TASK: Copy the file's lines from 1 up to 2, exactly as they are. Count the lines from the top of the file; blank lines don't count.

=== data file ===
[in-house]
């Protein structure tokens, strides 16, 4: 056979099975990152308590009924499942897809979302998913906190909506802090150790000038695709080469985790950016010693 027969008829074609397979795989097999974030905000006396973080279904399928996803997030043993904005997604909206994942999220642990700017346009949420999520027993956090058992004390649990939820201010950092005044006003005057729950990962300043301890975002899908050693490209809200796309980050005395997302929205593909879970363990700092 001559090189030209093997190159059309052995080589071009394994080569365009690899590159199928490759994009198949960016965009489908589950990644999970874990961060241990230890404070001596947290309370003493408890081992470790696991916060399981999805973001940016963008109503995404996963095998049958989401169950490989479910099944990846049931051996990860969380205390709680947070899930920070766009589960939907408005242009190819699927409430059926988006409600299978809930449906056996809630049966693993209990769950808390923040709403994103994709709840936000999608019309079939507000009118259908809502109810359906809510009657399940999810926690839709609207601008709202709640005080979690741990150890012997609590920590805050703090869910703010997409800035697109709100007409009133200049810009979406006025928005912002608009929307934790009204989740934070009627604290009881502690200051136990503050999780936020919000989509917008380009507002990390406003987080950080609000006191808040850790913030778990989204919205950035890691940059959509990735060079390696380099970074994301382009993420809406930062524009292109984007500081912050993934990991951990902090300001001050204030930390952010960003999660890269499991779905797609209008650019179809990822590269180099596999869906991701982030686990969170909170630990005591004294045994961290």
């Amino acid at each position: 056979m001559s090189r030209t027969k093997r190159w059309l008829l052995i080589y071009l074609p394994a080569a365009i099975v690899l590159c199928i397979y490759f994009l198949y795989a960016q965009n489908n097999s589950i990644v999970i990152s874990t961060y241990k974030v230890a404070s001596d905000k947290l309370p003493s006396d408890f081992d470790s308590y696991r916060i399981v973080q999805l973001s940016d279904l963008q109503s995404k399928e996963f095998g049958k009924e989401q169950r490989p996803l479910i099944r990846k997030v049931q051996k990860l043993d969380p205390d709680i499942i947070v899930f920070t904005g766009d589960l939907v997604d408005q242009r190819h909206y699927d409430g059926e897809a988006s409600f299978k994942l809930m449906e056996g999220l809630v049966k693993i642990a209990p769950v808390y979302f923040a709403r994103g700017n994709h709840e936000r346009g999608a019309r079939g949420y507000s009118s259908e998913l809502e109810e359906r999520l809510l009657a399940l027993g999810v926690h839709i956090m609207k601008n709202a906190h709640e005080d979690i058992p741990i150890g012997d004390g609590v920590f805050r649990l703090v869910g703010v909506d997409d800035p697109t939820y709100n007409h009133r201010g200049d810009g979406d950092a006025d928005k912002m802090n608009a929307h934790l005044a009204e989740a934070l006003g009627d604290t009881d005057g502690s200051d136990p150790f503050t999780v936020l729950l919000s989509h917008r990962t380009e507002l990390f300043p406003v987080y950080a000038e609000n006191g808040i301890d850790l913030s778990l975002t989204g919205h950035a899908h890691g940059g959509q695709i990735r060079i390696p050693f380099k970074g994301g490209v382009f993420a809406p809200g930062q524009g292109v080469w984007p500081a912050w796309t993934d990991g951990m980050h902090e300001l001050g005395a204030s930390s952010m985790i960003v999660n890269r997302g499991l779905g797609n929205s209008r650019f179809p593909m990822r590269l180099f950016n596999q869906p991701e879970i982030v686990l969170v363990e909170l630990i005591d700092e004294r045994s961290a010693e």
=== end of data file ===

[in-house]
């Protein structure tokens, strides 16, 4: 056979099975990152308590009924499942897809979302998913906190909506802090150790000038695709080469985790950016010693 027969008829074609397979795989097999974030905000006396973080279904399928996803997030043993904005997604909206994942999220642990700017346009949420999520027993956090058992004390649990939820201010950092005044006003005057729950990962300043301890975002899908050693490209809200796309980050005395997302929205593909879970363990700092 001559090189030209093997190159059309052995080589071009394994080569365009690899590159199928490759994009198949960016965009489908589950990644999970874990961060241990230890404070001596947290309370003493408890081992470790696991916060399981999805973001940016963008109503995404996963095998049958989401169950490989479910099944990846049931051996990860969380205390709680947070899930920070766009589960939907408005242009190819699927409430059926988006409600299978809930449906056996809630049966693993209990769950808390923040709403994103994709709840936000999608019309079939507000009118259908809502109810359906809510009657399940999810926690839709609207601008709202709640005080979690741990150890012997609590920590805050703090869910703010997409800035697109709100007409009133200049810009979406006025928005912002608009929307934790009204989740934070009627604290009881502690200051136990503050999780936020919000989509917008380009507002990390406003987080950080609000006191808040850790913030778990989204919205950035890691940059959509990735060079390696380099970074994301382009993420809406930062524009292109984007500081912050993934990991951990902090300001001050204030930390952010960003999660890269499991779905797609209008650019179809990822590269180099596999869906991701982030686990969170909170630990005591004294045994961290």